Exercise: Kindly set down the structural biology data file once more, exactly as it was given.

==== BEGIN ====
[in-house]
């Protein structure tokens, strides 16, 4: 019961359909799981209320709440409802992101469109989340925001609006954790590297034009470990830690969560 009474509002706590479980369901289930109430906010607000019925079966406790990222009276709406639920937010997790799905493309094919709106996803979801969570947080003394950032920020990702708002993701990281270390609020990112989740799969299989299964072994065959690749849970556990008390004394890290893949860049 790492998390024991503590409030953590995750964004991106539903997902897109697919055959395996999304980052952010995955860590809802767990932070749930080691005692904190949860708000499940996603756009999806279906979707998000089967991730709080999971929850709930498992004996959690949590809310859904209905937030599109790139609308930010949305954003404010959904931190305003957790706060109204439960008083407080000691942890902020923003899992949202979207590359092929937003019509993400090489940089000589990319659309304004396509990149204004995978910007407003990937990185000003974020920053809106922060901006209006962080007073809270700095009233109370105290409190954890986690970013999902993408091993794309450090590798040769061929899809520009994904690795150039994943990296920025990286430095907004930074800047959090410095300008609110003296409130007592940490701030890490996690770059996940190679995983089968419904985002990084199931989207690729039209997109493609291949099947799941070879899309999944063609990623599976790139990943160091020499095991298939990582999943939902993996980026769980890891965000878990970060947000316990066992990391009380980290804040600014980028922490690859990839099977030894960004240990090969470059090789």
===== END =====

[in-house]
């Protein structure tokens, strides 16, 4: 019961359909799981209320709440409802992101469109989340925001609006954790590297034009470990830690969560 009474509002706590479980369901289930109430906010607000019925079966406790990222009276709406639920937010997790799905493309094919709106996803979801969570947080003394950032920020990702708002993701990281270390609020990112989740799969299989299964072994065959690749849970556990008390004394890290893949860049 790492998390024991503590409030953590995750964004991106539903997902897109697919055959395996999304980052952010995955860590809802767990932070749930080691005692904190949860708000499940996603756009999806279906979707998000089967991730709080999971929850709930498992004996959690949590809310859904209905937030599109790139609308930010949305954003404010959904931190305003957790706060109204439960008083407080000691942890902020923003899992949202979207590359092929937003019509993400090489940089000589990319659309304004396509990149204004995978910007407003990937990185000003974020920053809106922060901006209006962080007073809270700095009233109370105290409190954890986690970013999902993408091993794309450090590798040769061929899809520009994904690795150039994943990296920025990286430095907004930074800047959090410095300008609110003296409130007592940490701030890490996690770059996940190679995983089968419904985002990084199931989207690729039209997109493609291949099947799941070879899309999944063609990623599976790139990943160091020499095991298939990582999943939902993996980026769980890891965000878990970060947000316990066992990391009380980290804040600014980028922490690859990839099977030894960004240990090969470059090789």